ASP Scan (Weekly) for Dec 03, 2021

Antibiotic resistance legislation
Swine farm antimicrobial use, resistance
Contact precautions for MRSA, VRE
Malaria control and kids' antibiotics
Fast food antibiotics
EU veterinary antimicrobial sales
Extensively resistant Klebsiella
Veterinary antibiotic stewardship app

Our weekly wrap-up of antimicrobial stewardship & antimicrobial resistance scans

Bill aims to boost federal response to antibiotic resistance

US Sen. Sherrod Brown, D-Ohio, announced this week that he has reintroduced legislation to strengthen the federal response to antibiotic resistance.

The Strategies to Address Antibiotic Resistance (STAAR) Act, which was originally introduced in 2019, aims to strengthen the federal response by improving data collection on antibiotic use and resistance, expanding the capacity of the Center for Disease Control and Prevention's (CDC's) Antimicrobial Resistance Surveillance and Laboratory Network, and boosting the development and implementation of antimicrobial stewardship programs in healthcare facilities.

The bill would also reauthorize the Interagency Task Force for Combating Antibiotic-Resistant Bacteria, which was created in 1999 to coordinate federal action, through 2028, and would authorize the CDC to work directly with health departments nationwide to implement prevention collaboratives.

"We've seen over the past two years how critical it is that we prepare for possible health threats, and work to prevent or mitigate them before they become full-blown crises," Brown said in a press release. "We have to be proactive if we want to prevent another public health crisis, and stop the spread of these superbugs before they erase many of the health gains we’ve made over the past century."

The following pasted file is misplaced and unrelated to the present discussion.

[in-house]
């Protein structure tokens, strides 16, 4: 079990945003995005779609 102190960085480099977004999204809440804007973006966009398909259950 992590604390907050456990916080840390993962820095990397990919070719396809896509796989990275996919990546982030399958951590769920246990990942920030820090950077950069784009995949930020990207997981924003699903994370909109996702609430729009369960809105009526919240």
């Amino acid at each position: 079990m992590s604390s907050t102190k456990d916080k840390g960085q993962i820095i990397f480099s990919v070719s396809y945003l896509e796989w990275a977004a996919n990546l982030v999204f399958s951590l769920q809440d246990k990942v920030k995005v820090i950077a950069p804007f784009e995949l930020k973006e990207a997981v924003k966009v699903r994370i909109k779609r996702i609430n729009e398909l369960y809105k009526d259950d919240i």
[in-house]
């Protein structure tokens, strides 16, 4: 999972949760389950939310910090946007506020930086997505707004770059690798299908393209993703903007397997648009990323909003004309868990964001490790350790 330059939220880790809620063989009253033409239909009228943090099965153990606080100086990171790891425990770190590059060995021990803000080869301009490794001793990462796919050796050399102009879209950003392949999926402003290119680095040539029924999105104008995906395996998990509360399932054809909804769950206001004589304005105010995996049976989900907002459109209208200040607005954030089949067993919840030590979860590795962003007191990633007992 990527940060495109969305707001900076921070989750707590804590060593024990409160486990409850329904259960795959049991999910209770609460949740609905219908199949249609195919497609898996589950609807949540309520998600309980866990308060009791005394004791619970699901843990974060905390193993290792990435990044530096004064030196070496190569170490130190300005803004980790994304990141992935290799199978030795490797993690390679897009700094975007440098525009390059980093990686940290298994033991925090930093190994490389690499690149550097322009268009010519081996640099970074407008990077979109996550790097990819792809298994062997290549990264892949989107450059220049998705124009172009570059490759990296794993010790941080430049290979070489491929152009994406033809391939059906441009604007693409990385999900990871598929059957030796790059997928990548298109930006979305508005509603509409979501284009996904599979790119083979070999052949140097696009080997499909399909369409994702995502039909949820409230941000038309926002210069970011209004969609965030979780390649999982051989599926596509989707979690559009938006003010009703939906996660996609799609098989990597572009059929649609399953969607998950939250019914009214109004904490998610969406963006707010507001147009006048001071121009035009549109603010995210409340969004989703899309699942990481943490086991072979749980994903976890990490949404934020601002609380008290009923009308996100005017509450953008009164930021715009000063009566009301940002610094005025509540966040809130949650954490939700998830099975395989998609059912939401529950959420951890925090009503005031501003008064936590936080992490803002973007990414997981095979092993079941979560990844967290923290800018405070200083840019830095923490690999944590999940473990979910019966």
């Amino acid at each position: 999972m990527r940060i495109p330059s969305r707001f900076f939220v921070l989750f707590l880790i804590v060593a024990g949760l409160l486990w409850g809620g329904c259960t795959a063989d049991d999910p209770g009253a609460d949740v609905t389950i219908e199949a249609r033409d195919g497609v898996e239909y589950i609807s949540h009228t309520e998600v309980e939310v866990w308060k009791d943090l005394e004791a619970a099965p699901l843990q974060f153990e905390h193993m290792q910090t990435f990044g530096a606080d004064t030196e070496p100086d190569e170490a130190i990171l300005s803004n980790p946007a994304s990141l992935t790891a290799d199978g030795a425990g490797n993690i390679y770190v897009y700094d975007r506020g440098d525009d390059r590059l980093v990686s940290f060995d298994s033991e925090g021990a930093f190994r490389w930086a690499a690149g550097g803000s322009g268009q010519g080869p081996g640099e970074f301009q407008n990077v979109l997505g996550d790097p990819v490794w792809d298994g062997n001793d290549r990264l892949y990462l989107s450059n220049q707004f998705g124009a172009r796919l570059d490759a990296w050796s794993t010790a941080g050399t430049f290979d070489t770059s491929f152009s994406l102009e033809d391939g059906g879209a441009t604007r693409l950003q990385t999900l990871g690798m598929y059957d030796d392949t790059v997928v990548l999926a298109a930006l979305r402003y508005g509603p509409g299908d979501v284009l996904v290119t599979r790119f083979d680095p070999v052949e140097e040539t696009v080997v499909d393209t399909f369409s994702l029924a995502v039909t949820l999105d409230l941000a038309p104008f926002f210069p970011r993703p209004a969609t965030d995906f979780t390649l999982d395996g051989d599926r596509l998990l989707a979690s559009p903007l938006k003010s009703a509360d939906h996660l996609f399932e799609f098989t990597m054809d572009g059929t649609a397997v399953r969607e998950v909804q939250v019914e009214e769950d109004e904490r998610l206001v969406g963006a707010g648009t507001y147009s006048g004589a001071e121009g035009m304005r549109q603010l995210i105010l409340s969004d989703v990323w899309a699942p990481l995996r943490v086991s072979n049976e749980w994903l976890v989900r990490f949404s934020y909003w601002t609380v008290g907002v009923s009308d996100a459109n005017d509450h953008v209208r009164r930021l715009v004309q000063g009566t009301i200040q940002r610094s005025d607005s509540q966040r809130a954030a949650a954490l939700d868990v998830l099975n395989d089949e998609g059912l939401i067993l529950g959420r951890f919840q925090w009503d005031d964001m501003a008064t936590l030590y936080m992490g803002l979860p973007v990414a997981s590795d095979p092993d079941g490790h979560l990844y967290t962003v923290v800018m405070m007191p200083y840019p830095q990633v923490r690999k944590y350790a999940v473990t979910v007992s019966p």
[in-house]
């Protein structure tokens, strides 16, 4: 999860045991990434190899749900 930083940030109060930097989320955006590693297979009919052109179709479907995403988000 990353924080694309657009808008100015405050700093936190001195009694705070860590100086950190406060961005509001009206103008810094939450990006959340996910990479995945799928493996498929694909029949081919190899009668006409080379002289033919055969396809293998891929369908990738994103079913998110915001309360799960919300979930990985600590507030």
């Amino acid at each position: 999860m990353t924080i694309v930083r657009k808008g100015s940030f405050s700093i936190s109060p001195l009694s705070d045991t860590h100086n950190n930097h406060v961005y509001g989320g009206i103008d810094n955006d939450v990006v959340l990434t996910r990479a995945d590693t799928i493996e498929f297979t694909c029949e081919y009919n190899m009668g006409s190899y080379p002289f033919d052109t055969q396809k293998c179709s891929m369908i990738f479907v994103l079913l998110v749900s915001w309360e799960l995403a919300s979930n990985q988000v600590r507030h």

Dec 1 STAAR Act press release


USDA to study antimicrobial use, resistance on swine farms

Originally published by CIDRAP News Dec 2

The US Department of Agriculture's (USDA's) Animal and Plant Health Inspection Service (APHIS) announced this week that it has begun an effort to study antimicrobial use and resistance on commercial swine farms in the Midwest.

The collaborative effort, which also includes Minnesota-based Pipestone Veterinary Services and South Dakota State University, involves collecting, isolating, and analyzing samples of selected pig- and food safety-related pathogens for resistance.

Pipestone has been collecting data on antimicrobial use on its client farms for several years and recently began sampling for resistance. Researchers with APHIS's National Animal Health Monitoring System will provide more analysis and interpretation of the data in the context of factors related to animal management and disease pressure.

The USDA says the collaborative effort is the first of its kind, with funding provided by public, private, and industry sources.

"This collaboration could serve as a model for future studies to monitor antimicrobial use and resistance," the agency said in a press release.
Nov 30 USDA press release


Study suggests contact precautions for MRSA, VRE can be safely removed

Originally published by CIDRAP News Dec 1

A study conducted in 15 hospitals found that discontinuing contact precautions for methicillin-resistant Staphylococcus aureus (MRSA) and vancomycin-resistant Enterococcus (VRE) did not result in increased healthcare-associated infection (HAI) rates, researchers reported today in Infection Control & Hospital Epidemiology.

To determine the impact of removing contact precautions for MRSA and VRE, which are recommended by the CDC to reduce transmission but are controversial because of associations with patient harms, the researchers performed a retrospective, quasi-observational study at 15 acute care hospitals in a Pennsylvania healthcare system. Twelve of the hospitals (the intervention hospitals) had removed MRSA and VRE contact precautions after a policy change recommended doing so, and 3 (non-intervention hospitals) continued them.